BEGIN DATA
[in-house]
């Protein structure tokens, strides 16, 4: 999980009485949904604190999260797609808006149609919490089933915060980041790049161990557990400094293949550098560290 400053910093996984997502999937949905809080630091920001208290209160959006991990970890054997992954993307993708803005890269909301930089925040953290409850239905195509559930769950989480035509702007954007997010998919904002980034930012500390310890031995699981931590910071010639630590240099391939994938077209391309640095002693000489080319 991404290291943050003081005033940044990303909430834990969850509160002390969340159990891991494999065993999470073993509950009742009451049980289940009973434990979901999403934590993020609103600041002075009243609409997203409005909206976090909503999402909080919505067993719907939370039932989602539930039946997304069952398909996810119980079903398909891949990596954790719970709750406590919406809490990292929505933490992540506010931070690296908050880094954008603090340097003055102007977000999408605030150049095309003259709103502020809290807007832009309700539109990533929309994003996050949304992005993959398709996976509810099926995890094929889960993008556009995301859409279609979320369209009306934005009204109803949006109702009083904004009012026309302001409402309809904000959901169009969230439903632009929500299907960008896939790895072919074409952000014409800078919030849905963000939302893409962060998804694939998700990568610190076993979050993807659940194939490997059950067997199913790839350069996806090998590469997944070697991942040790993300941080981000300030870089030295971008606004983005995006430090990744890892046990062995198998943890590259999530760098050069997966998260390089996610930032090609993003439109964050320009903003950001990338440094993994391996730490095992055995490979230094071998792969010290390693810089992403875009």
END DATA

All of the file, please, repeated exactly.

[in-house]
């Protein structure tokens, strides 16, 4: 999980009485949904604190999260797609808006149609919490089933915060980041790049161990557990400094293949550098560290 400053910093996984997502999937949905809080630091920001208290209160959006991990970890054997992954993307993708803005890269909301930089925040953290409850239905195509559930769950989480035509702007954007997010998919904002980034930012500390310890031995699981931590910071010639630590240099391939994938077209391309640095002693000489080319 991404290291943050003081005033940044990303909430834990969850509160002390969340159990891991494999065993999470073993509950009742009451049980289940009973434990979901999403934590993020609103600041002075009243609409997203409005909206976090909503999402909080919505067993719907939370039932989602539930039946997304069952398909996810119980079903398909891949990596954790719970709750406590919406809490990292929505933490992540506010931070690296908050880094954008603090340097003055102007977000999408605030150049095309003259709103502020809290807007832009309700539109990533929309994003996050949304992005993959398709996976509810099926995890094929889960993008556009995301859409279609979320369209009306934005009204109803949006109702009083904004009012026309302001409402309809904000959901169009969230439903632009929500299907960008896939790895072919074409952000014409800078919030849905963000939302893409962060998804694939998700990568610190076993979050993807659940194939490997059950067997199913790839350069996806090998590469997944070697991942040790993300941080981000300030870089030295971008606004983005995006430090990744890892046990062995198998943890590259999530760098050069997966998260390089996610930032090609993003439109964050320009903003950001990338440094993994391996730490095992055995490979230094071998792969010290390693810089992403875009």